How to Create Custom Alerts in the WordPress Audit Trail

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Keep a Record of Any WordPress Change You Want in the WordPress Audit Trail

This document explains how you can build a sensor  and create custom alerts in WP Security Audit Log plugin to keep track of any type of change on your WordPress. Therefore now you can easily monitor changes on your WordPress that an out of the box installation of the plugin does not.

Introduction to the Process of Creating a Custom Alert in the WordPress Audit Trail

WP Security Audit Log Sensors

For every set of changes, WP Security Audit Log has a sensor. For example to monitor all the login and logouts on WordPress, the plugin’s sensor is called LogInOut.php. All sensor files can be found in the following plugin directory:  /wp-security-audit-log/classes/sensors/. 

Note: Custom sensors should be stored in the /wp-content/uploads/wp-security-audit-log/custom-sensors/ directory so they are not overwritten during plugin updates.

The Alerts

All the alerts that the plugin uses in the WordPress audit log are declared in the file defaults.php which can be found in the root directory of the plugin (/wp-content/plugins/wp-security-audit-log). Refer to the complete list of WordPress security alerts for more information on the alerts.

Custom alerts should be declared in a file called custom-alerts.php which should be saved in the following directory: /wp-content/uploads/wp-security-audit-log/. Custom alerts are saved in another file so they are not overwritten during an upgrade.

The Process of Creating a Custom Alert

Therefore the process of creating a custom alert, or a number of custom alerts in the WordPress audit trail is very simple:

  1. Create a sensor in the /wp-content/uploads/wp-security-audit-log/custom-sensors/ directory
  2. Declare the alerts in the file /wp-content/uploads/wp-security-audit-log/custom-alerts.php. As simple as that. Let’s start

Read the rest of this post for more detailed explanation of how to build your sensor.

WP Security Audit Log Sensors Documentation and Sample Code

Before proceeding please download the file custom-alerts.zip which includes the sample sensor file and custom alerts file used for the below example.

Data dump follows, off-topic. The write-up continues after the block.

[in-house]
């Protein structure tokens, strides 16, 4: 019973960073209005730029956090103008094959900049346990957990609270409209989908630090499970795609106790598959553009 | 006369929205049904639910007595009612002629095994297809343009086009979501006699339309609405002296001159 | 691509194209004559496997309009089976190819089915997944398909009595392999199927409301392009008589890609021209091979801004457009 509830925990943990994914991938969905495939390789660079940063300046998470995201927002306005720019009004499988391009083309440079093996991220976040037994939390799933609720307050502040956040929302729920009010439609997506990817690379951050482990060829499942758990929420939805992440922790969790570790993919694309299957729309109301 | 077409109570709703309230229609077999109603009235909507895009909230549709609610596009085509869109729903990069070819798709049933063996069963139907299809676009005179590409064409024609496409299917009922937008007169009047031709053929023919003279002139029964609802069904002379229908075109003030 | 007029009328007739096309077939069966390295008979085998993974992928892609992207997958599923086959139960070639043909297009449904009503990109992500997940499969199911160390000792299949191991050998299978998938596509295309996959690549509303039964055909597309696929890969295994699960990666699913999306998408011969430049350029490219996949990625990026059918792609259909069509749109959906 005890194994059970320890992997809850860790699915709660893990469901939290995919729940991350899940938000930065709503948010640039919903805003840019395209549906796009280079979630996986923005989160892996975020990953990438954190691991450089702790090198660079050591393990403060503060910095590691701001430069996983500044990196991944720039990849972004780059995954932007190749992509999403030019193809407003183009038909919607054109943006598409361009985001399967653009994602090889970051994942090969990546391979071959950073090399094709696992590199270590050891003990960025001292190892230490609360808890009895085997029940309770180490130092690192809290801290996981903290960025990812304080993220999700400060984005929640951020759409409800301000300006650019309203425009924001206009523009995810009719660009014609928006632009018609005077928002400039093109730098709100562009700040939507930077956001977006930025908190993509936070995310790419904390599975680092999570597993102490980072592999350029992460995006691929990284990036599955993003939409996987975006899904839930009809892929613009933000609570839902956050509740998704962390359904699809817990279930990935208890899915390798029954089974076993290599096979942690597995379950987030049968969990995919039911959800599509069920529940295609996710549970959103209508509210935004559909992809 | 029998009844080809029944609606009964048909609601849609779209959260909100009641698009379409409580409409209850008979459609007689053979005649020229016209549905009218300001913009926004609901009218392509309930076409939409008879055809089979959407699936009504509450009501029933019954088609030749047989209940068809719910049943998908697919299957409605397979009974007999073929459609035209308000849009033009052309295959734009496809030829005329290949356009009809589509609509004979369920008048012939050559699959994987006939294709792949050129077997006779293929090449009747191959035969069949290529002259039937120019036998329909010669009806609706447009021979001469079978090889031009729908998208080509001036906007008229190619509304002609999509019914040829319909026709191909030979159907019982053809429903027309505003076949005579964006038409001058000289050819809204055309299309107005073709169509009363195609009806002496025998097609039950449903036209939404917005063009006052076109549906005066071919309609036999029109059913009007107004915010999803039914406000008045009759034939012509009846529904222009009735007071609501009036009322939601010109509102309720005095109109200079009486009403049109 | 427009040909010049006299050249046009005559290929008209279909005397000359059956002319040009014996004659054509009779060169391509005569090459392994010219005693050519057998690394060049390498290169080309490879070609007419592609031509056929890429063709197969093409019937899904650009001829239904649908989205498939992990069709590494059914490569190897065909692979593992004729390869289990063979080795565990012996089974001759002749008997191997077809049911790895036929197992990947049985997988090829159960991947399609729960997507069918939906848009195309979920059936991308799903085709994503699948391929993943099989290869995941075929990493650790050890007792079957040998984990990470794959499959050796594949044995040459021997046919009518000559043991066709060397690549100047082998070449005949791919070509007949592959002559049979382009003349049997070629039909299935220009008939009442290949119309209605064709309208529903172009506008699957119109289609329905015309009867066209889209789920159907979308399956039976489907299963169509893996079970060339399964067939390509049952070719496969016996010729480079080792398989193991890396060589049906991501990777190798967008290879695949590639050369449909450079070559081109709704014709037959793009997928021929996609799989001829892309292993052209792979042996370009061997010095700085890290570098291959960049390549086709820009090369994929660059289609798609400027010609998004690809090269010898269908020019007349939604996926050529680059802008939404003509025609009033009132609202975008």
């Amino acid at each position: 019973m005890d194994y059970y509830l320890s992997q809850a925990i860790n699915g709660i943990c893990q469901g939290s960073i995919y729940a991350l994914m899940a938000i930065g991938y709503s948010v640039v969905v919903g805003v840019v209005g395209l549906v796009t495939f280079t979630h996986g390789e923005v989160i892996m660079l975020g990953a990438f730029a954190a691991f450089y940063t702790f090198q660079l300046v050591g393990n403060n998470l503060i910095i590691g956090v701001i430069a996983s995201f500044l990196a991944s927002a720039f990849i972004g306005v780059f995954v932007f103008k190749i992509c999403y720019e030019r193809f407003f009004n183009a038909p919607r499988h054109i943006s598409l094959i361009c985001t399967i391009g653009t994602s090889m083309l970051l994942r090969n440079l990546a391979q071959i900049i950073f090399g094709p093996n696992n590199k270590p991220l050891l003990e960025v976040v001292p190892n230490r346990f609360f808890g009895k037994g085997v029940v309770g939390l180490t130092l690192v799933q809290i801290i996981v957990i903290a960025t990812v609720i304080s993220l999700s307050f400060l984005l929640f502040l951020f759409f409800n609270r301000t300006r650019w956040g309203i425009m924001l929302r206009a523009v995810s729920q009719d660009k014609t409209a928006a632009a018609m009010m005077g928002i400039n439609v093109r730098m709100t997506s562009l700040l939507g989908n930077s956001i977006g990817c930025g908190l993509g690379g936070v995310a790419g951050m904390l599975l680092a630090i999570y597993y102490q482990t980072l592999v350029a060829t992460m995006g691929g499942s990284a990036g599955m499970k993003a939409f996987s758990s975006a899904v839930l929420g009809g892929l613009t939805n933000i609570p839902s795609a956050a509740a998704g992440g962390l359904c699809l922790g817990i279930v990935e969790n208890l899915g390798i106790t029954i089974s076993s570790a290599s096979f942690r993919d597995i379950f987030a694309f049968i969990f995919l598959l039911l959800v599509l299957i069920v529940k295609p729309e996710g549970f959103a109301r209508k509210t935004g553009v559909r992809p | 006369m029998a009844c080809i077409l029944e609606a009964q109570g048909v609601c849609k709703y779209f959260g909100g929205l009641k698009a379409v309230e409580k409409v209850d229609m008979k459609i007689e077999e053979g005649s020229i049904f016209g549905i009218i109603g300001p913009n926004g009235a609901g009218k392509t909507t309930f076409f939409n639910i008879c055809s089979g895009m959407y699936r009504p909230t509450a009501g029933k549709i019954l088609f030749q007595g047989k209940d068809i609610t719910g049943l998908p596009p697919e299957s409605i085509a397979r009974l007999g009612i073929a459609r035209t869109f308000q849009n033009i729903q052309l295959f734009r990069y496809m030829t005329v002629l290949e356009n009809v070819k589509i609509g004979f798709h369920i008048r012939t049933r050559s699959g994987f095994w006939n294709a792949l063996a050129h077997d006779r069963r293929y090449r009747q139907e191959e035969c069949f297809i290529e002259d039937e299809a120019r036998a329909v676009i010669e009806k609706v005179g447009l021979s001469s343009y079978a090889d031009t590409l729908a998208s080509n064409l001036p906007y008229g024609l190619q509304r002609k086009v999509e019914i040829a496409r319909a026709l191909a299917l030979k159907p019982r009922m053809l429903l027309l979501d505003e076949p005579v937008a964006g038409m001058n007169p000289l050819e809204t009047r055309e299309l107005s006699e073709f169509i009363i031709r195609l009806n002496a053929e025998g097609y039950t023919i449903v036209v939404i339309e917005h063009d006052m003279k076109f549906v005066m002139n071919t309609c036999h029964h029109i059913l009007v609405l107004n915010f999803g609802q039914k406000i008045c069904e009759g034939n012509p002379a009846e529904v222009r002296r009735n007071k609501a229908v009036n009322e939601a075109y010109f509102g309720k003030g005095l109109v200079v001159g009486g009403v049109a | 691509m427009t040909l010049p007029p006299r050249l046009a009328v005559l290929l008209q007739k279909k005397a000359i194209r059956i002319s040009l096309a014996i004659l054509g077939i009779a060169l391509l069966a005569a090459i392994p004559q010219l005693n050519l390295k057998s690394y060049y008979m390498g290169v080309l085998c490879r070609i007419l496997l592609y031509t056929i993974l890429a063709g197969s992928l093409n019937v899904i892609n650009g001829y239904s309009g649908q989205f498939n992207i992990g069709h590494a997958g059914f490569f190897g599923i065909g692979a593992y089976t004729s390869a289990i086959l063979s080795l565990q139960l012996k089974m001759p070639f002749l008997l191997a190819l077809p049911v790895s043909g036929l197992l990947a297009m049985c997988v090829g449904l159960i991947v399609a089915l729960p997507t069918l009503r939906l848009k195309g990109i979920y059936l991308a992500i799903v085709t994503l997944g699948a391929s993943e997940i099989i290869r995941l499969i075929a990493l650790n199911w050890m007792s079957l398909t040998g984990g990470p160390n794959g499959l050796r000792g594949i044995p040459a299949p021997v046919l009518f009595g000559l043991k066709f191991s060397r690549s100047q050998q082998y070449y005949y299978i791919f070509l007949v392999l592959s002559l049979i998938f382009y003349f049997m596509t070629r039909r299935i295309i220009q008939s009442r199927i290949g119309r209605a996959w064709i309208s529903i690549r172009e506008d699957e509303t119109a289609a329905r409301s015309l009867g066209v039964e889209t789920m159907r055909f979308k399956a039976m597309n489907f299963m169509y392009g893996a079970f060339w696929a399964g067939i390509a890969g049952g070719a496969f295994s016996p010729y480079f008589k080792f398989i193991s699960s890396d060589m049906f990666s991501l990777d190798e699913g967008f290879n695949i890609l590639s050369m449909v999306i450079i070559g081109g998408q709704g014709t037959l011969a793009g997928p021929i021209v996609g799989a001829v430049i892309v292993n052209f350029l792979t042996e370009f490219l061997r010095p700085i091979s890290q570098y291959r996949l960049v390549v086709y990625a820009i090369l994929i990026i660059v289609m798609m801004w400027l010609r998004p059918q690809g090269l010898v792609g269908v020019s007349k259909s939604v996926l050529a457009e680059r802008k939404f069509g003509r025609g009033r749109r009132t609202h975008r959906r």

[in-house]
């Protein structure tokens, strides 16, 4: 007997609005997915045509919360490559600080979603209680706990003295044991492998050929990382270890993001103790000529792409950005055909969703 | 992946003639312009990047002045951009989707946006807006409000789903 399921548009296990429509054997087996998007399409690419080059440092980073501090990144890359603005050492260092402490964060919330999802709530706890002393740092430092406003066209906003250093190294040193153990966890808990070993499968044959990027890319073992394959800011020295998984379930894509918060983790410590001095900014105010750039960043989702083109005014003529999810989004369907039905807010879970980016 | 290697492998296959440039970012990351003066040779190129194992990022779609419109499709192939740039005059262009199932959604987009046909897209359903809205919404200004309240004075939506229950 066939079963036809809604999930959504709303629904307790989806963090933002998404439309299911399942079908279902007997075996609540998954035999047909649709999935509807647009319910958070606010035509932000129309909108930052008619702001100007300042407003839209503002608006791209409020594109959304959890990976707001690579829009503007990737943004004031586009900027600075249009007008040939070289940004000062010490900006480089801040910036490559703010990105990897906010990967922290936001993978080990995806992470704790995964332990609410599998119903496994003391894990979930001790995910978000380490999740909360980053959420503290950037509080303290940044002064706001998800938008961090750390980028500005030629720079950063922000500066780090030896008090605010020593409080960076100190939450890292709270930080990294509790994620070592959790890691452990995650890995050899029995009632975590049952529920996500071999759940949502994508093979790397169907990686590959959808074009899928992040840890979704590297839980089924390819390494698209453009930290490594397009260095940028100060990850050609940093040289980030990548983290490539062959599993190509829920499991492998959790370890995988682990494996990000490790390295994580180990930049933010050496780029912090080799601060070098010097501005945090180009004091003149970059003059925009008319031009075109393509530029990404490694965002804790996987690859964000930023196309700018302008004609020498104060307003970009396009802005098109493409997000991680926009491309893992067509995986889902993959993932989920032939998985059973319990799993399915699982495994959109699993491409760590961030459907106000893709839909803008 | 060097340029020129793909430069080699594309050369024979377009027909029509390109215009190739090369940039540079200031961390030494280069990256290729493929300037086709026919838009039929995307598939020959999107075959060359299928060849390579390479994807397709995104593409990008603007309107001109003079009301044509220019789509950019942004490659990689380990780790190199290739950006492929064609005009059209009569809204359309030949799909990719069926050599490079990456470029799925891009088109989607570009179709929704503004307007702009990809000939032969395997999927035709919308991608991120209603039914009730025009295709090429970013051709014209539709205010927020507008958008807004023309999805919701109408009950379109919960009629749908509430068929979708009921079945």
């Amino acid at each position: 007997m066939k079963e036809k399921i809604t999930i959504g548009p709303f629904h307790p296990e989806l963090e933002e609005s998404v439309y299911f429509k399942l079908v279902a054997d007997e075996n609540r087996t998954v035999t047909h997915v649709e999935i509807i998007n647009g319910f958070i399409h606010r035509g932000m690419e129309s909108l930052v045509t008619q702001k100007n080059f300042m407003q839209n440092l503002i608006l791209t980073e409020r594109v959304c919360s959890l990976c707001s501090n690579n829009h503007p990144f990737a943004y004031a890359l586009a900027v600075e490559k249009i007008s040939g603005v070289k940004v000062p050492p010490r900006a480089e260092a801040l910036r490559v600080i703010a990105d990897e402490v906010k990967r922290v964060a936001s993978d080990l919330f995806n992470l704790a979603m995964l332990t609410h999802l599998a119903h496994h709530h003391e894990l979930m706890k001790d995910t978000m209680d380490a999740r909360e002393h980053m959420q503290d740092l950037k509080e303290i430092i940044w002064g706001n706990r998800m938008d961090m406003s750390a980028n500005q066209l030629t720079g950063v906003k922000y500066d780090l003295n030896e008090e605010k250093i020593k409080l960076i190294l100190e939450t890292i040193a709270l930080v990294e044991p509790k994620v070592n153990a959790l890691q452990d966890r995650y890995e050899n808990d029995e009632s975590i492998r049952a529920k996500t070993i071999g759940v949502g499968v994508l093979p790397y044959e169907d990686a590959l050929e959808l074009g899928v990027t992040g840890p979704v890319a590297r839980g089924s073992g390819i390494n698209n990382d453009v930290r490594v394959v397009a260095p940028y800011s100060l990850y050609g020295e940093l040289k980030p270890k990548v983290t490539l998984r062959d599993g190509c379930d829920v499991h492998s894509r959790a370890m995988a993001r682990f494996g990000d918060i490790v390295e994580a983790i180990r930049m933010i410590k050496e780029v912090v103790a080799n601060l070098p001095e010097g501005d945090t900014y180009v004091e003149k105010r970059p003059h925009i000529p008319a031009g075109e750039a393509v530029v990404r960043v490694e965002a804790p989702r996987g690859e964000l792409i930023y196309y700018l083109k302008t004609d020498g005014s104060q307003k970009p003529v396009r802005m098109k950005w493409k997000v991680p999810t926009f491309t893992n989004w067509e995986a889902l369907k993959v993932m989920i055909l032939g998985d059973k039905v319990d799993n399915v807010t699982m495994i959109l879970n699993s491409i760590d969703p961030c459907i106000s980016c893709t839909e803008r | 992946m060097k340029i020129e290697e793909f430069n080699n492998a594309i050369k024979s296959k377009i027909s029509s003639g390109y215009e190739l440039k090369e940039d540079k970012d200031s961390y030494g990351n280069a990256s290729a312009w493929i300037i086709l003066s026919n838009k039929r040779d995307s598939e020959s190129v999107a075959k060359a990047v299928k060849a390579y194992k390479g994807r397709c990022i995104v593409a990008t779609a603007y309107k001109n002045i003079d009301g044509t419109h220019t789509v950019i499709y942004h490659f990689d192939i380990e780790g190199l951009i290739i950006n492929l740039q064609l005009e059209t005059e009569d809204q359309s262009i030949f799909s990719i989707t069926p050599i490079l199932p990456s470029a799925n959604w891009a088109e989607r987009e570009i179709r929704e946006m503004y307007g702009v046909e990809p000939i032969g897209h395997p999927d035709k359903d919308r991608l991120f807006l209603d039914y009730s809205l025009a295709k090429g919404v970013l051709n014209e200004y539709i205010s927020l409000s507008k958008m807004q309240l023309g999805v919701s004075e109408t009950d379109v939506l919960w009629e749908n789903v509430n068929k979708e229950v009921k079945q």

Developing the Sensor for WP Security Audit Log

Extract and open the sensor file WSAL_Sensors_CustomHooks.php from the zip file. The code in the sample sensor is fully documented  but just in case here is also a quick introduction. First you have to specify a class for your custom sensor:

Then specify the hooks you are going to use in this sensor in the section HookEvents, shown in the following code sample:

In the next and last part is where you should have the actual sensor code, i.e. the code that specifies what to monitor and what is the change that should generate the alert. In this section you should also specify the details about the WordPress security alert that is created in the WordPress audit trail, including the alert severity, alert code, alert text and any other variables that you want to use in the alert text.

Save and Name Your Sensor File

Once you’re ready with the code save the sensor file in the /wp-content/uploads/wp-security-audit-log/custom-sensors/ directory. The filename should always be the same as that of the class without the WSAL_Sensors_ prefix. So in this example the file is CustomHooks.php.

Declaring the Alerts in WP Security Audit Log

Once you create your sensor file, declare the alerts in the file custom-alerts.php which you can also find in the zip file you downloaded. The file should be saved in: /wp-content/uploads/wp-security-audit-log/. Below is the sample code for 3 alerts with different severity:

Once the custom alerts have been declared and the code is ready, navigate to the Enable/Disable Alerts nodes and you should be able to see your custom alerts in the Third Party Support tab, as seen in the below screenshot.

Custom alerts in WP Security Audit Log

Register Your Custom Alerts with Us

If you create your own sensor and custom alerts we recommend you to contact us and register your custom alerts, especially if you are creating alerts for a plugin or a component that is available to the public. By registering the alert you ensure that it is not used by anyone else, hence avoiding conflicts.